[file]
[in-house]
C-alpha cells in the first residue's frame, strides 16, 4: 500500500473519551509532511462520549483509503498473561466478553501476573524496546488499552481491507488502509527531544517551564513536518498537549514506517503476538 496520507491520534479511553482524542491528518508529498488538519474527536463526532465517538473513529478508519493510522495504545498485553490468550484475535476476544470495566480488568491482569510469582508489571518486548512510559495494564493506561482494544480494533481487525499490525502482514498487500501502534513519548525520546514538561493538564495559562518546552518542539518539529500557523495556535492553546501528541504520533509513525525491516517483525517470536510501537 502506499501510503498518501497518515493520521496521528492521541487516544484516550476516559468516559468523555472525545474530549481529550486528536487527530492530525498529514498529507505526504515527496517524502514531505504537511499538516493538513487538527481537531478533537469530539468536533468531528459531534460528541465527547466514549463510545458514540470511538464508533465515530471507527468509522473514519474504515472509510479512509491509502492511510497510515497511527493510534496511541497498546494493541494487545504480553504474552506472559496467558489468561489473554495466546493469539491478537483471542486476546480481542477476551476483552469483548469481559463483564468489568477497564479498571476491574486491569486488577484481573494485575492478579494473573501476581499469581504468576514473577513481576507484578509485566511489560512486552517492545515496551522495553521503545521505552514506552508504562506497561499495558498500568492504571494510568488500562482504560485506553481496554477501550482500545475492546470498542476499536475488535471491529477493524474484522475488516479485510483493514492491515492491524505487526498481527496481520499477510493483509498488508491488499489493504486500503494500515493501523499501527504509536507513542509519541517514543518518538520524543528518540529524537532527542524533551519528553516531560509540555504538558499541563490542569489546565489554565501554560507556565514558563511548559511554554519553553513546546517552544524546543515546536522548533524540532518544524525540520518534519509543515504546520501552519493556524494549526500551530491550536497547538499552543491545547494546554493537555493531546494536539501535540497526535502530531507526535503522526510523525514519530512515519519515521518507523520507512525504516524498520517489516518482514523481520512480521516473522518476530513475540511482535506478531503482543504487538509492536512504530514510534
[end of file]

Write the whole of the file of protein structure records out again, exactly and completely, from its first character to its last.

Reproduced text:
[in-house]
C-alpha cells in the first residue's frame, strides 16, 4: 500500500473519551509532511462520549483509503498473561466478553501476573524496546488499552481491507488502509527531544517551564513536518498537549514506517503476538 496520507491520534479511553482524542491528518508529498488538519474527536463526532465517538473513529478508519493510522495504545498485553490468550484475535476476544470495566480488568491482569510469582508489571518486548512510559495494564493506561482494544480494533481487525499490525502482514498487500501502534513519548525520546514538561493538564495559562518546552518542539518539529500557523495556535492553546501528541504520533509513525525491516517483525517470536510501537 502506499501510503498518501497518515493520521496521528492521541487516544484516550476516559468516559468523555472525545474530549481529550486528536487527530492530525498529514498529507505526504515527496517524502514531505504537511499538516493538513487538527481537531478533537469530539468536533468531528459531534460528541465527547466514549463510545458514540470511538464508533465515530471507527468509522473514519474504515472509510479512509491509502492511510497510515497511527493510534496511541497498546494493541494487545504480553504474552506472559496467558489468561489473554495466546493469539491478537483471542486476546480481542477476551476483552469483548469481559463483564468489568477497564479498571476491574486491569486488577484481573494485575492478579494473573501476581499469581504468576514473577513481576507484578509485566511489560512486552517492545515496551522495553521503545521505552514506552508504562506497561499495558498500568492504571494510568488500562482504560485506553481496554477501550482500545475492546470498542476499536475488535471491529477493524474484522475488516479485510483493514492491515492491524505487526498481527496481520499477510493483509498488508491488499489493504486500503494500515493501523499501527504509536507513542509519541517514543518518538520524543528518540529524537532527542524533551519528553516531560509540555504538558499541563490542569489546565489554565501554560507556565514558563511548559511554554519553553513546546517552544524546543515546536522548533524540532518544524525540520518534519509543515504546520501552519493556524494549526500551530491550536497547538499552543491545547494546554493537555493531546494536539501535540497526535502530531507526535503522526510523525514519530512515519519515521518507523520507512525504516524498520517489516518482514523481520512480521516473522518476530513475540511482535506478531503482543504487538509492536512504530514510534